Trimming Your Lilac Tree: A Homeowner's Guide

Lilac trees, which are sometimes referred to as lilac bushes when they are smaller in size, are known for their large and fragrant purple flowers. These trees are pretty hardy once established, but they do require some care if you want them to keep producing nice, big, fluffy flowers. Namely, they will need to be fertilized about once a season, preferably in the spring, and they will need to be trimmed regularly. Lilacs are a bit picky when it comes to trimming, so follow these tips for a great trim.

1. Wait until after flowering season.

A lot of trees do well when pruned in late winter or early spring, but lilacs are an exception. Don't touch them when you're out in the spring pruning your other trees. Wait until they have flowered, and then prune them when the flowers have shriveled and fallen. Pruning too early, before the tree flowers, will remove the buds and reduce flower production substantially.

2. Use shears.

You want to use nice, sharp shears to prune. This helps you avoid stripping or fraying the branch as you trim. Hand shears are probably big and strong enough, since lilac trees tend to have thinner, more delicate branches. It's a good idea to have your shears sharpened once a year. You should also sanitize them with some rubbing alcohol before pruning your lilac bush to avoid accidentally spreading any diseases.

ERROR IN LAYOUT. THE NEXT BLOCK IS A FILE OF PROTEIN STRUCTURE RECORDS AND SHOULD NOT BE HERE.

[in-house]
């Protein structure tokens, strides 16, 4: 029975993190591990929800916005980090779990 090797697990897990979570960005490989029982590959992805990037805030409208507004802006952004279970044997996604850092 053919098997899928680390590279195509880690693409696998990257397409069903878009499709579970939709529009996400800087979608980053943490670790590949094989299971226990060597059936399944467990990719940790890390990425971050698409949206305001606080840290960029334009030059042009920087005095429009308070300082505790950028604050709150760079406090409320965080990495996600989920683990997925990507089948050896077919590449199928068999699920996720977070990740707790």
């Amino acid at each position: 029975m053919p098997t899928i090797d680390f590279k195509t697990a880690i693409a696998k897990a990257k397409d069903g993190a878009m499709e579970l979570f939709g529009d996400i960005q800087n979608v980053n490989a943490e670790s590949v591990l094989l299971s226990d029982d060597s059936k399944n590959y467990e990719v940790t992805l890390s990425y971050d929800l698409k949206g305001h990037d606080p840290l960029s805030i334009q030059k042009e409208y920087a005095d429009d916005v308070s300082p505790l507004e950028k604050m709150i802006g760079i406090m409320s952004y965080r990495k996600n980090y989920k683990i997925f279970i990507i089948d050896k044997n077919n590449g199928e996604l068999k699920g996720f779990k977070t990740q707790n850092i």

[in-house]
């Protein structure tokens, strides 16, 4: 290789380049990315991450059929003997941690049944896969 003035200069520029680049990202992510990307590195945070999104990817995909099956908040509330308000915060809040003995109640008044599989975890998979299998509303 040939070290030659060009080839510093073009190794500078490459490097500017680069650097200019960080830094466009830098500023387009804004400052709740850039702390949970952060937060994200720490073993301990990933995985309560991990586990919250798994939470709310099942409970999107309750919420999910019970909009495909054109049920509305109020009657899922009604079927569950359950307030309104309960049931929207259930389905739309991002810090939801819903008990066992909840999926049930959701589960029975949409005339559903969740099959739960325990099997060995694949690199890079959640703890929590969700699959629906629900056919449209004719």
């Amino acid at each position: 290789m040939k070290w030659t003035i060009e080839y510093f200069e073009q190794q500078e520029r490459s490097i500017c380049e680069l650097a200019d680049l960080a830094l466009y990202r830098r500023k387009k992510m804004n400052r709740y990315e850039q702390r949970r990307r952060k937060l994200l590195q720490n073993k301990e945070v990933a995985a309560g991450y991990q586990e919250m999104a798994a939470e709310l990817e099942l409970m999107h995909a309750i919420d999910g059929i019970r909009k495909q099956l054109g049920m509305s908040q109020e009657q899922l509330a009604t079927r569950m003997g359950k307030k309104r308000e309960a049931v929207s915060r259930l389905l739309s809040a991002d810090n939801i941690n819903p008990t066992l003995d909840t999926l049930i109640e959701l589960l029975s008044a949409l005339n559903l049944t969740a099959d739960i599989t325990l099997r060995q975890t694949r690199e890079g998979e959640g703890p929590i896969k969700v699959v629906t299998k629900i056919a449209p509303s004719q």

3. Remove the suckers.

Lilac trees will sometimes grow what are known as suckers. These are stem-like branches that emerge from low on the trunk, close to the ground. It's important to remove the suckers, as they claim valuable resources from the tree. Clip them as flush to the trunk as possible; there is no reason to leave a "nub" as you would when trimming a branch from the tree.

4. Don't "dead end" the branches.

If a certain branch is going against the shape of the tree, or if you otherwise determine that branch must be removed, you need to remove the entire branch. You do not want to just chop the ends off branches. This causes the tree too much stress and will result in a low flowering rate next year, since most of the lilacs form on the ends of branches. Instead, remove a select few branches about an inch from the trunk. This leaves the delicate branch collar intact.

For more lilac tree trimming tips, reach out to a landscaping company near you.

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